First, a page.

NPCDCS

 

India is experiencing a rapid health transition with a rising burden of Non Communicable Diseases (NCDs). According to a WHO report (2002), cardiovascular diseases (CVDs) will be the largest cause of death and disability in India by 2020. Overall, NCDs are emerging as the leading cause of deaths in India accounting for over 42% of all deaths (Registrar General of India). NCDs cause significant morbidity and mortality both in urban and rural population, with considerable loss in potentially productive years (aged 35–64 years) of life.


It is estimated that the overall prevalence of diabetes, hypertension, Ischemic Heart Diseases (IHD) and Stroke is 62.47, 159.46, 37.00 and 1.54 respectively per 1000 population of India. There are an estimated 25 Lakh cancer cases in India. According to the National Commission on Macroeconomics & Health (NCMH) Report (2005), the Crude Incidence Rate (CIR) for Cervix cancer, Breast cancer and Oral cancer is 21.3, 17.1 and 11.8 (among both men and women) per 100,000 populations respectively.


The main preventable risk factors for NCDs are tobacco consumption; poor dietary habits, sedentary life style, stress etc. National Family Health Survey III (2005-06), reported that the prevalence of current tobacco use was 57•0 % among men and 10.8% among women. Over 8 lakh deaths occur every year due to diseases associated with tobacco use. The cancer registry data reveals that 48% of cancers in males and 20% in females are tobacco related and are totally avoidable. Common cancers caused by smoking tobacco are lung, larynx, pharynx and oesophagus, while cancers of the mouth, tongue and lip are due to chewing and smoking tobacco.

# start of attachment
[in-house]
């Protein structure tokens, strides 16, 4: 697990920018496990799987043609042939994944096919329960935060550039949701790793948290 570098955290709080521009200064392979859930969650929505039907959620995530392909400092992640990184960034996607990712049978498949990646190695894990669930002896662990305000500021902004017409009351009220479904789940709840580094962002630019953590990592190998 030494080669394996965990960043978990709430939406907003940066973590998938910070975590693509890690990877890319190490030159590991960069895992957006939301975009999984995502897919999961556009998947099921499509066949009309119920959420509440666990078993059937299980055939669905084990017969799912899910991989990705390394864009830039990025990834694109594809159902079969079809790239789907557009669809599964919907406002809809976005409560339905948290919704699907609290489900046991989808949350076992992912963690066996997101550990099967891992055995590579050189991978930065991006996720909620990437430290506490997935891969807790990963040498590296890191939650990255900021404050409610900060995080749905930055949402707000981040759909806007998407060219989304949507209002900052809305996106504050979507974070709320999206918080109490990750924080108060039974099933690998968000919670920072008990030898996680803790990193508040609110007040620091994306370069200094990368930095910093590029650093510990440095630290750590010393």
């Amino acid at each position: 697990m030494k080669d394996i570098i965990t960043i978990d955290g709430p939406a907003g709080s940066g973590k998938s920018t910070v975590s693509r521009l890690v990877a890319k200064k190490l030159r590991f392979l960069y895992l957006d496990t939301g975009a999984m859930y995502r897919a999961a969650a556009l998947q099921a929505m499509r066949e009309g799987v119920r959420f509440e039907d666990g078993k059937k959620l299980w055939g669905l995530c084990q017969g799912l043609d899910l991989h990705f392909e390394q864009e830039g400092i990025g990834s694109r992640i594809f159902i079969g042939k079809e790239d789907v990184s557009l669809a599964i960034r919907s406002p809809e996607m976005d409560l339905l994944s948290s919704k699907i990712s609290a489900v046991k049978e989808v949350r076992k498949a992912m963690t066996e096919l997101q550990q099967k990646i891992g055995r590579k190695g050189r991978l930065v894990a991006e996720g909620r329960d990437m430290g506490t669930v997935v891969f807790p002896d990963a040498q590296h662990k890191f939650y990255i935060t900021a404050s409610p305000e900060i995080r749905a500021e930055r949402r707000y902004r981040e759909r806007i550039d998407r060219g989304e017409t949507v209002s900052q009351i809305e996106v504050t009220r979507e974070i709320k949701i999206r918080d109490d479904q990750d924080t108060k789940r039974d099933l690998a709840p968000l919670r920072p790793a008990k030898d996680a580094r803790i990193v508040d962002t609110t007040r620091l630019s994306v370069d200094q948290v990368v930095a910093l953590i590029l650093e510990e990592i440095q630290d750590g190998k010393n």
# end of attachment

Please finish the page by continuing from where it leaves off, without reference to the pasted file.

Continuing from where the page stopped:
States have already initiated some of the activities for prevention and control of non communicable diseases (NCDs) especially cancer, diabetes, CVDs and stroke. The Central Govt. proposes to supplement their efforts by providing technical and financial support through National Program for Prevention and Control of Cancer, Diabetes, CVD and Stroke (NPCDCS). The NPCDCS program has two components viz. (i) Cancer & (ii) Diabetes, CVDs 3 & Stroke. These two components have been integrated at different levels as far as possible for optimal utilization of the resources. The activities at State, Districts, CHC and Sub Centre level have been planned under the programme and will be closely monitored through NCD cell at different levels. The Government of India launched a flagship programme called the NRHM in 2005 with the objective of expanding access to quality health care to rural populations by undertaking architectural corrections in the institutional mechanism for health care delivery. The crucial strategies under NRHM have been the integration of Family Welfare and National Disease Control Programmes under an umbrella approach for optimization of resources and manpower; strengthening of outreach services by incorporation of village health worker called ASHA; efforts for communitization of services through formation of Health and Sanitation Committees at village, block and district level; registering Rogi Kalyan Samities for improving hospital management; strengthening and upgrading the public health infrastructure to Indian Public Health Standards (IPHS); and consolidation of the District Level Programme Management Unit through the induction of professionals. The NPCDCS aims at integration of NCD interventions in the NRHM framework for optimization of scarce resources and provision of seamless services to the end customer / patients as also for ensuring long term sustainability of interventions. Thus, the institutionalization of NPCDCS at district level within the District Health Society, sharing administrative and financial structure of NRHM becomes a crucial programme strategy for NPCDCS. The NCD cell at various levels will ensure implementation and supervision of the programme activities related to health promotion, early diagnosis, treatment and referral, and further facilitates partnership with laboratories for early diagnosis in the private sector. Simultaneously, it will attempt to create a wider knowledge base in the community for effective prevention, detection, referrals and treatment strategies through convergence with the ongoing interventions of National Rural Health Mission (NRHM), National Tobacco Control Programme (NTCP), and National Programme for Health Care of Elderly (NPHCE) etc.and build a strong monitoring and evaluation system through the public health infrastructure.